After establishing the secure connection, the software uses MQTT to communicate with Google Cloud IoT Core services for establishing a channel, or “topic”, used to send sensor data to the Google Cloud and respond to commands from cloud services. Google calls for IoT device software to subscribe and subsequently send data to a designated topic of the form /devices/{deviceID}/events and provides the option for subtopics under the broad events topic. In addition to other topics such as those for device management features, Google designates a topic /devices/{device-id}/commands for sending commands from the cloud to the IoT device. Google even provides a catch-all topic (/devices/{device-id}/commands/#) that allows IoT devices to receive commands sent through any subtopic.

The PIC-IoT application demonstrates these various procedures using an extensible software architecture based on timers and callbacks. Because of this architecture, the main module (main.c) only needs to provide the main routine (main()) as well as application-level routines for sending (sendToCloud()) and receiving (receivedFromCloud()) messages. The main() routine itself just calls a pair of initialization routines before entering an endless loop that runs the timer scheduler and provides a placeholder for user routines (Listing 1).

void receivedFromCloud(uint8_t *topic, uint8_t *payload)
    char *toggleToken = "\"toggle\":";
    char *subString;
    if ((subString = strstr((char*)payload, toggleToken)))
        LED_holdYellowOn( subString[strlen(toggleToken)] == '1' );
    debug_printer(SEVERITY_NONE, LEVEL_NORMAL, "topic: %s", topic);
    debug_printer(SEVERITY_NONE, LEVEL_NORMAL, "payload: %s", payload);
// This will get called every 1 second only while we have a valid Cloud connection
void sendToCloud(void)
   static char json[70];
   // This part runs every CFG_SEND_INTERVAL seconds
   int rawTemperature = SENSORS_getTempValue();
   int light = SENSORS_getLightValue();
   int len = sprintf(json, "{\"Light\":%d,\"Temp\":\"%d.%02d\"}", light,rawTemperature/100,abs(rawTemperature)%100);
   if (len >0) {
      CLOUD_publishData((uint8_t*)json, len);
#include "mcc_generated_files/application_manager.h"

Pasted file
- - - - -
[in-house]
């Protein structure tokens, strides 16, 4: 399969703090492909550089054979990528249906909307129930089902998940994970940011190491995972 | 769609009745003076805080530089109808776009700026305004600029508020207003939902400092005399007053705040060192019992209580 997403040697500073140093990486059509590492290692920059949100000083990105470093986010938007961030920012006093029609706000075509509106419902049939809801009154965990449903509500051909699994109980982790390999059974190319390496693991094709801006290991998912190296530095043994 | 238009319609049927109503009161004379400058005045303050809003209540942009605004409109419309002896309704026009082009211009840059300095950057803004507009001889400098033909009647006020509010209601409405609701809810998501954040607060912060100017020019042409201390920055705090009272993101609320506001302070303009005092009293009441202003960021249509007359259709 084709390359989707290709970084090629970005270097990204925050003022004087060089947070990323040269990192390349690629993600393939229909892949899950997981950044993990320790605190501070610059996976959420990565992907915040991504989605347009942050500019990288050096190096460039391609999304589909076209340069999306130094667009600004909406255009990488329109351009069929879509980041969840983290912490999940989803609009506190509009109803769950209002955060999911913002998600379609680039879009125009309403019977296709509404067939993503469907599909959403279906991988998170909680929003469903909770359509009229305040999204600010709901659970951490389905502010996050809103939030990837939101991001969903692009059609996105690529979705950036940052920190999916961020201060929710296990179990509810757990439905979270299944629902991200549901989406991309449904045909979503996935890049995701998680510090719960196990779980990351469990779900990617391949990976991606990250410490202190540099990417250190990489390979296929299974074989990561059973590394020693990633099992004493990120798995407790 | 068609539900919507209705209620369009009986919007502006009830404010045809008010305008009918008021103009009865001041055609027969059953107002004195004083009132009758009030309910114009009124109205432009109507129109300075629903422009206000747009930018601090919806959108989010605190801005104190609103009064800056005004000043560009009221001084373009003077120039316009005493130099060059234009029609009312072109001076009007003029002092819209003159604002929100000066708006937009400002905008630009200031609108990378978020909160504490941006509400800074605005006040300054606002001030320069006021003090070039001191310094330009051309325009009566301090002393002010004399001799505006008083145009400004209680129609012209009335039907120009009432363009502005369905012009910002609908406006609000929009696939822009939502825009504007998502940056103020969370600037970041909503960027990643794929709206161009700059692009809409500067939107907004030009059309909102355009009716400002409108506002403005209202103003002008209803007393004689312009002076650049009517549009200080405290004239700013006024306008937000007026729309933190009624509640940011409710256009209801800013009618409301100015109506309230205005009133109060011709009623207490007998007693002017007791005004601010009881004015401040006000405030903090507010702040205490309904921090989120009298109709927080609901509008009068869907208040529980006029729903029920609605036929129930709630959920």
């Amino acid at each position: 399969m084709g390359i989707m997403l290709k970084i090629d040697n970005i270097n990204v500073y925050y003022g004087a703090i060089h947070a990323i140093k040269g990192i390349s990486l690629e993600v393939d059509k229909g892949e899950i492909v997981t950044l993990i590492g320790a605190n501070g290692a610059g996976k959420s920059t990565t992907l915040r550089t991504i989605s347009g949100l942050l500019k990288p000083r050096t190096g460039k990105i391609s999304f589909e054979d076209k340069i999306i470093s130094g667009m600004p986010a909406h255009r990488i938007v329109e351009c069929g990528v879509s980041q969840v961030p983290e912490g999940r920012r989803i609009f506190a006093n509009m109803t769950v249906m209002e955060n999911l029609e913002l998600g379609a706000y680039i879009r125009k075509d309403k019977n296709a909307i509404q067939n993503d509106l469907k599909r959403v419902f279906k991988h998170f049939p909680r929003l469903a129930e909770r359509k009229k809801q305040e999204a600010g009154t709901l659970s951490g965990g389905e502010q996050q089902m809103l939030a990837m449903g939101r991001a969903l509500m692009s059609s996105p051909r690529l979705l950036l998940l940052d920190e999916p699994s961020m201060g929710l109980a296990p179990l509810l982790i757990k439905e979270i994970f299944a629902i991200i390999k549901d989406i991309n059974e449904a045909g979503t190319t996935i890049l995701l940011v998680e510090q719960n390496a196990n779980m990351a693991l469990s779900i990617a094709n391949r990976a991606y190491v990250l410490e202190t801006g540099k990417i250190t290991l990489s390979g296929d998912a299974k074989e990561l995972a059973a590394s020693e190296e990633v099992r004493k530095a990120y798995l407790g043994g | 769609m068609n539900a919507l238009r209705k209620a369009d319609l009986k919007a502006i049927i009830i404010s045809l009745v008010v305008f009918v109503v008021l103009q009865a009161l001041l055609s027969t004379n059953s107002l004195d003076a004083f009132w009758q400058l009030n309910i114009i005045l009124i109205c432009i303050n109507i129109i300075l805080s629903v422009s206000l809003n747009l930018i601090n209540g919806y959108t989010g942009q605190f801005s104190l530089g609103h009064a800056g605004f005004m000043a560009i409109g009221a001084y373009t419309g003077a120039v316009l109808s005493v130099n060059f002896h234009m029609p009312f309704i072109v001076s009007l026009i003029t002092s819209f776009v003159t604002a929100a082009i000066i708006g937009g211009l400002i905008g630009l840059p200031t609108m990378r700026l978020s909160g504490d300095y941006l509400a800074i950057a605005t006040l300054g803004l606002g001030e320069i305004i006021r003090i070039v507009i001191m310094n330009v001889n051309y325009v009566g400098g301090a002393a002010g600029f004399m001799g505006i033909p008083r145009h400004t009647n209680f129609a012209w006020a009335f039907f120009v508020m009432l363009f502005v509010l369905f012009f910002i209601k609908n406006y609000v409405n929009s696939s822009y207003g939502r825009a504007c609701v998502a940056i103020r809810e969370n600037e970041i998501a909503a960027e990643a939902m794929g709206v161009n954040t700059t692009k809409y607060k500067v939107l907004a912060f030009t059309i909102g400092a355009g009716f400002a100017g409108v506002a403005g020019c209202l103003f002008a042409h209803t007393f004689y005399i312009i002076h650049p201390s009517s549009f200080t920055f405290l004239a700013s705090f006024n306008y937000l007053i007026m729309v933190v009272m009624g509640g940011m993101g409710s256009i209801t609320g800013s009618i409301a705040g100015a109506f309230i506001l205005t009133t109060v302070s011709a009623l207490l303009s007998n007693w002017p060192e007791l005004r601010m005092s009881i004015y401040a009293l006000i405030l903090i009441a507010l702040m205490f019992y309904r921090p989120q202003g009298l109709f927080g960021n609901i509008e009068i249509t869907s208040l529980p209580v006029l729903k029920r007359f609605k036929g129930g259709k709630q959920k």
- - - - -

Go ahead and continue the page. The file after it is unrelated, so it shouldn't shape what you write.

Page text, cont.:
Main application
int main(void)
    // initialize the device
    while (1)
        // Add your application code
    return 1;

Listing 1: The Microchip Technology sample application for the PIC-IoT board uses a series of timers and callbacks that simplifies the main loop and allows developers to easily add their own services and application routines. (Code source: Microchip Technology)

Called prior to the endless loop, the SYSTEM_Initialize() routine initializes hardware components including the clock, analog-to-digital converter (ADC), interrupts, and others. The application_init() routine initializes various software systems including the CryptoAuthentication library, connects to Wi-Fi, and to the cloud itself. As its last task, application_init() sets a 100 millisecond (ms) timer for execution of the MAIN_dataTask(). When the timer expires and MAIN_dataTask() is invoked, it checks the cloud connection and calls sendToCloud() once per second, setting the board’s LEDs as appropriate to indicate the application’s current operating status (Listing 2). In turn, developers can view a display of sensor values on a free sandbox account provided by Microchip Technology on Google Cloud.

// This gets called by the scheduler approximately every 100ms
uint32_t MAIN_dataTask(void *payload)
   static time_t previousTransmissionTime = 0;
   // Get the current time. This uses the C standard library time functions
   time_t timeNow = time(NULL);
   // Example of how to send data when MQTT is connected every 1 second based on the system clock
   if (CLOUD_isConnected())
      // How many seconds since the last time this loop ran?